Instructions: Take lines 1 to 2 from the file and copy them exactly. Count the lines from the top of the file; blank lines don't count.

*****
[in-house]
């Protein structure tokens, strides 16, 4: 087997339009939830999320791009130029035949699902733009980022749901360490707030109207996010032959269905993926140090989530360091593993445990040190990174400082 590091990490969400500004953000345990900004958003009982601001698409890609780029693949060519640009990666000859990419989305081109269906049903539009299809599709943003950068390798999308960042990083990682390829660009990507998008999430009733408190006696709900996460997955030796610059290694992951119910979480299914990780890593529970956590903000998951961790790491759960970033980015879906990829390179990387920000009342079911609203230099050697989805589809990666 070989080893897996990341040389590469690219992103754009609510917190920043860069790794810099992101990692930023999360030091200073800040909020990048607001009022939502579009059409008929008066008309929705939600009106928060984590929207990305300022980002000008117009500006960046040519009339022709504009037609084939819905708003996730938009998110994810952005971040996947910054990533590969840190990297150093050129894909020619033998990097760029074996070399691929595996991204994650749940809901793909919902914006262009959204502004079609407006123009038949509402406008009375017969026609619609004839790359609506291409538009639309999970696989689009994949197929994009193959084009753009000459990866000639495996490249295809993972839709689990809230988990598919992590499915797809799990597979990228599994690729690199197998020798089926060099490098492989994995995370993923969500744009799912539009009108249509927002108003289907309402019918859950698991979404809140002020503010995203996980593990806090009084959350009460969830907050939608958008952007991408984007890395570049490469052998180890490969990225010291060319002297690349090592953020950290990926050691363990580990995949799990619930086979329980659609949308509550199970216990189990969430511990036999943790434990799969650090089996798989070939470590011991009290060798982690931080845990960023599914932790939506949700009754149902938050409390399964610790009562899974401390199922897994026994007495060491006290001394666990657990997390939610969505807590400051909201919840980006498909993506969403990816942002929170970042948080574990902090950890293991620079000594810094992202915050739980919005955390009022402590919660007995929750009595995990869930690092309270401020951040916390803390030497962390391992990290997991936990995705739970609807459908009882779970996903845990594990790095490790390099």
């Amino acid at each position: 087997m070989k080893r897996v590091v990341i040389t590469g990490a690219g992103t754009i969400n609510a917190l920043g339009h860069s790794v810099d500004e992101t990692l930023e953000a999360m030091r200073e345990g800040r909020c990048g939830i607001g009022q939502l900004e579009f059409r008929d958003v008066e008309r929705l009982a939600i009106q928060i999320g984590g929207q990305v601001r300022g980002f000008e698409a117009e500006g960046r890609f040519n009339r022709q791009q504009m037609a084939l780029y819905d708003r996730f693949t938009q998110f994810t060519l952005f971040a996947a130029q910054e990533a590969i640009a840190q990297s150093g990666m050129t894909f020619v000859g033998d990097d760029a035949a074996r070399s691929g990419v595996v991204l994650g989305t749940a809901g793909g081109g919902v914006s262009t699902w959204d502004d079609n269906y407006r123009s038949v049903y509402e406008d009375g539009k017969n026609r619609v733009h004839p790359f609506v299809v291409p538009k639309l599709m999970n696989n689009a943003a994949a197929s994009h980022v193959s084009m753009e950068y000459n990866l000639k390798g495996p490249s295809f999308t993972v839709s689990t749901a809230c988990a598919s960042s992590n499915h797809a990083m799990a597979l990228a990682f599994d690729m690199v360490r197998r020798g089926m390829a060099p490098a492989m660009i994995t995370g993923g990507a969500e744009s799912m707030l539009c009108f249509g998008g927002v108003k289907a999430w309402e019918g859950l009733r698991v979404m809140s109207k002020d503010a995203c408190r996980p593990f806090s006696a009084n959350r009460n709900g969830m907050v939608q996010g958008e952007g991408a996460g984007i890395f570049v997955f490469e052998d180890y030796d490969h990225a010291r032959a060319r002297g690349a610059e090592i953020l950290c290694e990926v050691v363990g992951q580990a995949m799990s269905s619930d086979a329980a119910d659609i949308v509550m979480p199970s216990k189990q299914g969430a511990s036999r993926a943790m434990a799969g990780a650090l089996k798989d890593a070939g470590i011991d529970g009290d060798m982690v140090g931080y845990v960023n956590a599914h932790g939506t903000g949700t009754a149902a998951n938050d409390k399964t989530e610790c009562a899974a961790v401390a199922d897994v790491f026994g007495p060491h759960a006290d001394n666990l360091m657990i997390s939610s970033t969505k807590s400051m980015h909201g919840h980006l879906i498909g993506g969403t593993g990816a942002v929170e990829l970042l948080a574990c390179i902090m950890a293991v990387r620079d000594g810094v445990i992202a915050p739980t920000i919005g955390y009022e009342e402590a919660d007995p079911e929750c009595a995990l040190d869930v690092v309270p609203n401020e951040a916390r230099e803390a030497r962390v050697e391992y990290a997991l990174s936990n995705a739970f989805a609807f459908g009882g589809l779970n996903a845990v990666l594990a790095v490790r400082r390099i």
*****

[in-house]
């Protein structure tokens, strides 16, 4: 087997339009939830999320791009130029035949699902733009980022749901360490707030109207996010032959269905993926140090989530360091593993445990040190990174400082 590091990490969400500004953000345990900004958003009982601001698409890609780029693949060519640009990666000859990419989305081109269906049903539009299809599709943003950068390798999308960042990083990682390829660009990507998008999430009733408190006696709900996460997955030796610059290694992951119910979480299914990780890593529970956590903000998951961790790491759960970033980015879906990829390179990387920000009342079911609203230099050697989805589809990666 070989080893897996990341040389590469690219992103754009609510917190920043860069790794810099992101990692930023999360030091200073800040909020990048607001009022939502579009059409008929008066008309929705939600009106928060984590929207990305300022980002000008117009500006960046040519009339022709504009037609084939819905708003996730938009998110994810952005971040996947910054990533590969840190990297150093050129894909020619033998990097760029074996070399691929595996991204994650749940809901793909919902914006262009959204502004079609407006123009038949509402406008009375017969026609619609004839790359609506291409538009639309999970696989689009994949197929994009193959084009753009000459990866000639495996490249295809993972839709689990809230988990598919992590499915797809799990597979990228599994690729690199197998020798089926060099490098492989994995995370993923969500744009799912539009009108249509927002108003289907309402019918859950698991979404809140002020503010995203996980593990806090009084959350009460969830907050939608958008952007991408984007890395570049490469052998180890490969990225010291060319002297690349090592953020950290990926050691363990580990995949799990619930086979329980659609949308509550199970216990189990969430511990036999943790434990799969650090089996798989070939470590011991009290060798982690931080845990960023599914932790939506949700009754149902938050409390399964610790009562899974401390199922897994026994007495060491006290001394666990657990997390939610969505807590400051909201919840980006498909993506969403990816942002929170970042948080574990902090950890293991620079000594810094992202915050739980919005955390009022402590919660007995929750009595995990869930690092309270401020951040916390803390030497962390391992990290997991936990995705739970609807459908009882779970996903845990594990790095490790390099």